N-Cyclohexylisocyanide is an isonitrile. Generally a toxic class of compounds (Goda, 2001), isonitriles are unusual in that they contain a formally mono-coordinated carbon atom (similar to the carbon atom in carbon monoxide). Because the isocyano group can react with both electrophiles and nucleophiles attached to the same carbon atom, isonitriles have proven to be versatile reagents in organic synthesis (Domling, 2002).
Isonitriles are produced naturally by a variety of organisms, including bacteria, fungi, and marine sponges. They often have antibiotic properties; xanthocillin, a compound produced by Penicillium notatum which has a wide spectrum of antibiotic activity, is an isonitrile (Hagedorn and Tönjes, Pharmazie, 1957).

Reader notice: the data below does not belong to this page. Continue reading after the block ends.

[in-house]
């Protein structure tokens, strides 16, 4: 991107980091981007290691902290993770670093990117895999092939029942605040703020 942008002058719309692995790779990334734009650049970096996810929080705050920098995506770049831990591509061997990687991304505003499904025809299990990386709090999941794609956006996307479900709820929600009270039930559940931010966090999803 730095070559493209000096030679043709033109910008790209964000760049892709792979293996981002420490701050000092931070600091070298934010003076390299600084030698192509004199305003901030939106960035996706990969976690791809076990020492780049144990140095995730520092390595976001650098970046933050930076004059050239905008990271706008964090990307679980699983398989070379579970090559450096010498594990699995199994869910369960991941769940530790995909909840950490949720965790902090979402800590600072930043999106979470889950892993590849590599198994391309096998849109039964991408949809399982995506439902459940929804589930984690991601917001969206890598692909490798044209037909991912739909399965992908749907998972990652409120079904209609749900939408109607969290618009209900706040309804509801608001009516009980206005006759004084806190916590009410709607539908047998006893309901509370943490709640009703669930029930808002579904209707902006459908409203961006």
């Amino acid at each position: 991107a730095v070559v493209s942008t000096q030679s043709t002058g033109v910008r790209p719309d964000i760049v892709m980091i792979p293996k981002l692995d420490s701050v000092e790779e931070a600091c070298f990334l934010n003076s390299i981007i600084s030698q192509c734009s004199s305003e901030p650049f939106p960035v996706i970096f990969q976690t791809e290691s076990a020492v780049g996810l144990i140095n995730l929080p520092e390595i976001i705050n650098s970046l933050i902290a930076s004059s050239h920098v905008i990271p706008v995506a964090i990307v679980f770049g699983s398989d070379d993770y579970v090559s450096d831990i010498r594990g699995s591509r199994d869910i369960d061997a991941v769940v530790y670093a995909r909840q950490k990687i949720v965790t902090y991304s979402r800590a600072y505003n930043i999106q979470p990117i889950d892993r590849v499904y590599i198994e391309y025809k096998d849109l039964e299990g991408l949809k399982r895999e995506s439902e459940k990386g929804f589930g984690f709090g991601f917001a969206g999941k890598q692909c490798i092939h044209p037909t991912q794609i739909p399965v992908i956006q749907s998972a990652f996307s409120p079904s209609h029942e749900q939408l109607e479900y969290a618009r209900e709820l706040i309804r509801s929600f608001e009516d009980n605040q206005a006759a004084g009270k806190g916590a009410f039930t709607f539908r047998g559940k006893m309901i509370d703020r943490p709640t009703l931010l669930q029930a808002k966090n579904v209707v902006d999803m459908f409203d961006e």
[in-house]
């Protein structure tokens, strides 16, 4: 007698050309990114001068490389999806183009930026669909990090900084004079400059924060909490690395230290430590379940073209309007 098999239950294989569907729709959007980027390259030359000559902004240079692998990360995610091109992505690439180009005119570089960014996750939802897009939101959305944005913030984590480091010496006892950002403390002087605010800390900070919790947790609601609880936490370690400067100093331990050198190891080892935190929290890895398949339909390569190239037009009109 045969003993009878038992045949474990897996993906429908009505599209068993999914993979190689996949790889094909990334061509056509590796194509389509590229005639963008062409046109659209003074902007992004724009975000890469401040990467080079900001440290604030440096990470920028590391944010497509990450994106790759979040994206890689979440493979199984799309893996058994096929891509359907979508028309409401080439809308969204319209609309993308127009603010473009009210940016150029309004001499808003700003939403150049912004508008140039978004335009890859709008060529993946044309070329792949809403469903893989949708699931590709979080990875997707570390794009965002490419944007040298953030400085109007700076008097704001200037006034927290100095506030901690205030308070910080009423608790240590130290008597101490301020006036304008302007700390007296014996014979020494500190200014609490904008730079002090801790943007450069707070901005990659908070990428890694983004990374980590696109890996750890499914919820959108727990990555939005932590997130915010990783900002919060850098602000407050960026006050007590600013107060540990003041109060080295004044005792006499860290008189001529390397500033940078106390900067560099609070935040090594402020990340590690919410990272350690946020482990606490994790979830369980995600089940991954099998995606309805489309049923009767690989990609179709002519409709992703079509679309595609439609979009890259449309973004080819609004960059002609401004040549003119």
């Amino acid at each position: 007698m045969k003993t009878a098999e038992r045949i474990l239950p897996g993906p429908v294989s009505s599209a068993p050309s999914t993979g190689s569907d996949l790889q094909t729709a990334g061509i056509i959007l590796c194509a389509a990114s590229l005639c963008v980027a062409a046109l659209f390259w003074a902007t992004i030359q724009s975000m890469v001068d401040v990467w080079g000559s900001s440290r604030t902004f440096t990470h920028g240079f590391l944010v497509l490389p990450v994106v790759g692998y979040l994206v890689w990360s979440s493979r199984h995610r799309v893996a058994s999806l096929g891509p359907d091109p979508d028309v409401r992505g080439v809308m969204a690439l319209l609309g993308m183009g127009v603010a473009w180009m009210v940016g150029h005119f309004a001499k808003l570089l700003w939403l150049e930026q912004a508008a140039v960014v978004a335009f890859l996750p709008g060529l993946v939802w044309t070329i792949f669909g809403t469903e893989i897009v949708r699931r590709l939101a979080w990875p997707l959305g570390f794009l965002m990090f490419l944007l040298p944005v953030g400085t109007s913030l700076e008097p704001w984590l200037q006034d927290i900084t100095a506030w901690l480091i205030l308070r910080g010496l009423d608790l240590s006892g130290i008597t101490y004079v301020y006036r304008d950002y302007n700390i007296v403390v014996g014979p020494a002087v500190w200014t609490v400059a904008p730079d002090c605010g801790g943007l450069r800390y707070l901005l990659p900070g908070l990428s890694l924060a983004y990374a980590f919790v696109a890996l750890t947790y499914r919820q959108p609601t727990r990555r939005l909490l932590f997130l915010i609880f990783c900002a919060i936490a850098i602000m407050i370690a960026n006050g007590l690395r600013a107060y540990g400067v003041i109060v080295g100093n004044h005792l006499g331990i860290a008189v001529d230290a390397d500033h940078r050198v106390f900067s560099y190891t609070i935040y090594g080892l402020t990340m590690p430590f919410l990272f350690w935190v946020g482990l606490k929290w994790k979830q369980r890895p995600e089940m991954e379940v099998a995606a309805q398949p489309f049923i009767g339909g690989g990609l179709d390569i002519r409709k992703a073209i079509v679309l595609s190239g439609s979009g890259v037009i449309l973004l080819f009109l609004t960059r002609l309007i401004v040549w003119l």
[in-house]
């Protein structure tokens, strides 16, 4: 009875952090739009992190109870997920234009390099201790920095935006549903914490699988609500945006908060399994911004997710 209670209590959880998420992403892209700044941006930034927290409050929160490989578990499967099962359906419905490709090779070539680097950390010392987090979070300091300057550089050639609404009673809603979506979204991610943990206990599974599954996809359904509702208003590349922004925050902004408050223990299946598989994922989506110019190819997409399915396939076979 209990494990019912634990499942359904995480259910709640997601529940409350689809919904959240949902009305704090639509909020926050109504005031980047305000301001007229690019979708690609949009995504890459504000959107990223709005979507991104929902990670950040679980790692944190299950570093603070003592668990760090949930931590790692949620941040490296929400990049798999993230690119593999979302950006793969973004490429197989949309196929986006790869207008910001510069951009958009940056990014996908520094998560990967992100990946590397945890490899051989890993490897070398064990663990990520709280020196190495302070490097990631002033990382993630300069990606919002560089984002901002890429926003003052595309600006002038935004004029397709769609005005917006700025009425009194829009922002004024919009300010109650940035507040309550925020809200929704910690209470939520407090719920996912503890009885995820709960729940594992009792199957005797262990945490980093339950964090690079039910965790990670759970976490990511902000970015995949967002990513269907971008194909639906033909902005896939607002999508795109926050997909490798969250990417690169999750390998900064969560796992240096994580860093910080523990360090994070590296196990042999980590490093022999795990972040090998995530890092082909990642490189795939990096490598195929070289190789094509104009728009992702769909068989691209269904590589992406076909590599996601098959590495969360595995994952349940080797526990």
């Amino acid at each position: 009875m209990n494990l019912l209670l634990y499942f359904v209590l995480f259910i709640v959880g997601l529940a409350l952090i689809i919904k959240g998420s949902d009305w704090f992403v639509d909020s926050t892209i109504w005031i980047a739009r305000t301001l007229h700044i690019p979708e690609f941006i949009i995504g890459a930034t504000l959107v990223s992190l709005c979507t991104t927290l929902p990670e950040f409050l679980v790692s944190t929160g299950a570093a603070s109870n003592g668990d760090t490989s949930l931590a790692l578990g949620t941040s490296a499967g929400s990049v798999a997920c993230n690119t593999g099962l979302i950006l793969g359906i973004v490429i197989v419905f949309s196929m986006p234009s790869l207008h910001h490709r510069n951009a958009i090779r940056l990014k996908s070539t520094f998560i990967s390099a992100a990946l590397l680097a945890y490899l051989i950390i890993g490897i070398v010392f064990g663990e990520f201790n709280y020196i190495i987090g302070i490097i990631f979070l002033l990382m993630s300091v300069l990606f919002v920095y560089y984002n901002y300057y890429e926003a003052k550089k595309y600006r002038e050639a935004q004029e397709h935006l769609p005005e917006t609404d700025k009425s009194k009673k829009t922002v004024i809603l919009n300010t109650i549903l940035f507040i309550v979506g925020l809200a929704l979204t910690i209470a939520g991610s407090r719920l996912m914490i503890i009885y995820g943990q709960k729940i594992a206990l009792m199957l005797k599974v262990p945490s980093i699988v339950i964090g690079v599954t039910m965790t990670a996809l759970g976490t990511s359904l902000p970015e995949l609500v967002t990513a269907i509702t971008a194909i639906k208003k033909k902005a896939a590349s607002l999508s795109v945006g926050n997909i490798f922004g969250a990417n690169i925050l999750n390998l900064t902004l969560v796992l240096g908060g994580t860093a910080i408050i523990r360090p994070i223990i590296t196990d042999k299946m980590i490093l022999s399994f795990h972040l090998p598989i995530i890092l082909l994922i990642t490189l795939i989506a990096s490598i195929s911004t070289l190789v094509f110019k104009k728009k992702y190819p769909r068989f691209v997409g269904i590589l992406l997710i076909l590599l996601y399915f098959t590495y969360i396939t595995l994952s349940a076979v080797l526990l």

The metabolism of isonitriles is not well understood. Currently, only one enzyme involved in isonitrile metabolism, isonitrile hydratase, has been identified (Goda et al., 2001; Goda et al., 2002). The second step shown in this pathway, in which N-cyclohexylformamide is converted to cyclohexylamine, is postulated, based on similar amide hydrolases.
The following is a text-format cyclohexylisocyanide pathway map. An organism which can initiate the pathway is given, but other organisms may also carry out later steps. Follow the links for more information on compounds or reactions. This map is also available in graphic (4k) format.
N-Cyclohexylisocyanide Pseudomonas putida N19-2 | | isonitrile | hydratase | v N-Cyclohexylformamide | | N-cyclohexylformamide | amidohydrolase | v Cyclohexylamine | | | v to the Cyclohexylsulfamate Pathway
Page Author: Carla Essenberg
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